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Does Saw Palmetto Stop Hair Loss?

author image A.G. Moody
A.G. Moody is a multiple award-winning journalist who has been writing professionally since 2000. He has covered everything from business to health issues. His work has appeared in the "Milwaukee Journal Sentinel" and numerous other newspapers and magazines. Moody earned a Bachelor of Arts in journalism from Eastern Washington University.
Does Saw Palmetto Stop Hair Loss?
Saw palmetto leaves. Photo Credit: Wirepec/iStock/Getty Images

Saw palmetto is the most popular herbal hair loss treatment, although it does not have the approval of the U.S. Food and Drug Administration or large-scale scientific studies to back its use for hair loss. Its popularity among hair-loss sufferers rests in its supposed similarities to finasteride as a treatment for enlarged prostates. Proscar, which is a 5 mg finasteride tablet, is used to treat enlarged prostates, while Propecia, which is 1 mg of finasteride, is used to treat hair loss.

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FDA Approved Treatments

As of 2011, minoxidil and finasteride were the only two hair-loss treatments approved by the FDA. Many over-the-counter hair-loss treatments, such as Provillus, include minoxidil packaged with other treatments in order to claim FDA approval, although the only approved item in the package is minoxidil. The lack of an FDA approval does not mean saw palmetto will not work as a hair-loss treatment, only that it has not been shown to work in clinical settings. It is unlikely saw palmetto will ever receive FDA approval, as it is not patented and it typically costs millions of dollars to conduct the tests the FDA requires.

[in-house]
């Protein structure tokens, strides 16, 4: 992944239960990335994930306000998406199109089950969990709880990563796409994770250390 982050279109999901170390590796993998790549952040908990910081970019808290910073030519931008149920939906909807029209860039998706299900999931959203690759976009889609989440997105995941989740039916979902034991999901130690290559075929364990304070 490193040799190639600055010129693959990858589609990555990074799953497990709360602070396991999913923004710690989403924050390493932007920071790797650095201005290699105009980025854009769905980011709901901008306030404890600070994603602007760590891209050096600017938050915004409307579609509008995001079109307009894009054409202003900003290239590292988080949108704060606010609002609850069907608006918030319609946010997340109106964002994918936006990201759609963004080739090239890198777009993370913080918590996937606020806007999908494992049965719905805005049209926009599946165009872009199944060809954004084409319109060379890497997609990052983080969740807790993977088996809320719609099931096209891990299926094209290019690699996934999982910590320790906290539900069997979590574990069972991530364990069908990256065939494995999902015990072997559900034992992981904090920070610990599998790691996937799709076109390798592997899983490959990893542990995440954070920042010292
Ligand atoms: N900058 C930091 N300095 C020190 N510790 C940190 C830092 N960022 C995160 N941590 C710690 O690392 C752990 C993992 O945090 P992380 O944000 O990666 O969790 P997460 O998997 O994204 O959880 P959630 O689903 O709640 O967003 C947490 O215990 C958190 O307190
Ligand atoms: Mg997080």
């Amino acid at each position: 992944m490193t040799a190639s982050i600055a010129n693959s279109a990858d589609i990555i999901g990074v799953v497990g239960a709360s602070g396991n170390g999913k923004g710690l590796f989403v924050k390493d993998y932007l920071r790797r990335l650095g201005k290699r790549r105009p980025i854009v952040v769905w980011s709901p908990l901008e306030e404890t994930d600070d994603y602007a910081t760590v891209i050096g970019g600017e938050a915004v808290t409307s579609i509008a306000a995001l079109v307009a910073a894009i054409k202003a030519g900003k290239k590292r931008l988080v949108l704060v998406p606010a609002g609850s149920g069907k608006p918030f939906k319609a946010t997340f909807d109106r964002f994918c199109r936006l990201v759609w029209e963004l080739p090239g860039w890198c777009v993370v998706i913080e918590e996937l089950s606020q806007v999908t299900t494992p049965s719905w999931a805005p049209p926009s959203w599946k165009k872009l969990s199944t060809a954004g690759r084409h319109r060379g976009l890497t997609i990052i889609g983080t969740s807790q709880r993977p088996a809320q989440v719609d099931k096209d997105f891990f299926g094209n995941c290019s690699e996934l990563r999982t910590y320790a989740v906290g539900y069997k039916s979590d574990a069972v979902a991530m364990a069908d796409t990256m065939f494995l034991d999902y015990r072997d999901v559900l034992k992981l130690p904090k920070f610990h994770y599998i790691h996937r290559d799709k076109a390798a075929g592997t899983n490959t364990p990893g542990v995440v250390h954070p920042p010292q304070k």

Scientific Studies

While saw palmetto has not undergone the rigorous tests required for FDA approval, there have been smaller-scale studies done on its effectiveness to treat hair loss. One study, which appeared in the August 2002 Journal of Alternative and Complementary Medicine, indicated that 60 percent of those who took a combination of 400 mg of saw palmetto and 100 mg of beta-sitosterol showed more hair growth than those taking a placebo. The study is not without its problems. The sample size of 19 test subjects is too small and the addition of another drug, beta-sitosterol, makes it difficult to determine if any improvement in hair growth is due to the saw palmetto or the beta-sitosterol.

Anecdotal Evidence

Saw palmetto has been well tested as a treatment for benign prostatic hypertrophy and there is sufficient evidence of its use as a prostate treatment. The Mayo Clinic gives saw palmetto an "A" rating for prostate issues, which means there is "strong scientific evidence for this use." The two approved uses for finasteride are to treat enlarged prostates and hair loss. The assumption is if saw palmetto works as a prostate treatment it should also work as a hair loss treatment, but this has not been proven sufficiently and the Mayo Clinic gives saw palmetto a "C" rating as a hair loss treatment, stating there is "unclear scientific evidence for this use."


As saw palmetto is not an approved hair-loss treatment any estimate on the proper dosage to treat hair loss is conjecture. Those taking saw palmetto for prostate issues will typically take 320 mg of saw palmetto extract per day. Even though saw palmetto is considered a natural supplement, it does have some potential side effects. According to the Mayo Clinic, the most common side effects including nausea, vomiting, constipation or diarrhea. It is advised you speak to your doctor before beginning any new treatment.

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